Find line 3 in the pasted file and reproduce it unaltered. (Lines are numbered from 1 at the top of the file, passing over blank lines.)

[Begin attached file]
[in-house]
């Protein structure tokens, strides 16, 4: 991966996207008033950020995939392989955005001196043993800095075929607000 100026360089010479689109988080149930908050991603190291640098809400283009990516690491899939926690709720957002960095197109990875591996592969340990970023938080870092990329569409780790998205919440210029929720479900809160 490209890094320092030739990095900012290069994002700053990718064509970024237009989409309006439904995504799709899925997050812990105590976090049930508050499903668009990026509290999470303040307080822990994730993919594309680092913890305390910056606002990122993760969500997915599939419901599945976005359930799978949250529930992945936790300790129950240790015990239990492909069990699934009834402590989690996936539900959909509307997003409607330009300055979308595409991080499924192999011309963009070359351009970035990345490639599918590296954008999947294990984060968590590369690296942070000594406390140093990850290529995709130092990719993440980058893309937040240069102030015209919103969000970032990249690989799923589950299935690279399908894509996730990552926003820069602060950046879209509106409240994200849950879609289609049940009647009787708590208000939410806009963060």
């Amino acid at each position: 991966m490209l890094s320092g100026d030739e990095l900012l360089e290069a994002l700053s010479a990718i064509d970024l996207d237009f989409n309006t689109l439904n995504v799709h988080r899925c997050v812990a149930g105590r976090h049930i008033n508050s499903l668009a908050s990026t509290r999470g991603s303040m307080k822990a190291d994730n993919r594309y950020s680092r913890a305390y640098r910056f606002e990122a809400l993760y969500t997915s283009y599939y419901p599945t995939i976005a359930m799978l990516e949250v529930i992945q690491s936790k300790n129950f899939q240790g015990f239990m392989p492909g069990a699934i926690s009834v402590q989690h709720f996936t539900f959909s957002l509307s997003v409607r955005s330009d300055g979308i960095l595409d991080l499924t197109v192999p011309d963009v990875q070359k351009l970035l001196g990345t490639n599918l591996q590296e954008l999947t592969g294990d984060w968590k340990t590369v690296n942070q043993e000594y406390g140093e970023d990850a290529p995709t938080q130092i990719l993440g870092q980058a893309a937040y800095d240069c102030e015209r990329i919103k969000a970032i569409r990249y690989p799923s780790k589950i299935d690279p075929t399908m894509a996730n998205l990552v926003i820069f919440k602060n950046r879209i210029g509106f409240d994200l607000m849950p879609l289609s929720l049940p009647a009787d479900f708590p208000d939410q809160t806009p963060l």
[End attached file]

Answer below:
């Amino acid at each position: 991966m490209l890094s320092g100026d030739e990095l900012l360089e290069a994002l700053s010479a990718i064509d970024l996207d237009f989409n309006t689109l439904n995504v799709h988080r899925c997050v812990a149930g105590r976090h049930i008033n508050s499903l668009a908050s990026t509290r999470g991603s303040m307080k822990a190291d994730n993919r594309y950020s680092r913890a305390y640098r910056f606002e990122a809400l993760y969500t997915s283009y599939y419901p599945t995939i976005a359930m799978l990516e949250v529930i992945q690491s936790k300790n129950f899939q240790g015990f239990m392989p492909g069990a699934i926690s009834v402590q989690h709720f996936t539900f959909s957002l509307s997003v409607r955005s330009d300055g979308i960095l595409d991080l499924t197109v192999p011309d963009v990875q070359k351009l970035l001196g990345t490639n599918l591996q590296e954008l999947t592969g294990d984060w968590k340990t590369v690296n942070q043993e000594y406390g140093e970023d990850a290529p995709t938080q130092i990719l993440g870092q980058a893309a937040y800095d240069c102030e015209r990329i919103k969000a970032i569409r990249y690989p799923s780790k589950i299935d690279p075929t399908m894509a996730n998205l990552v926003i820069f919440k602060n950046r879209i210029g509106f409240d994200l607000m849950p879609l289609s929720l049940p009647a009787d479900f708590p208000d939410q809160t806009p963060l």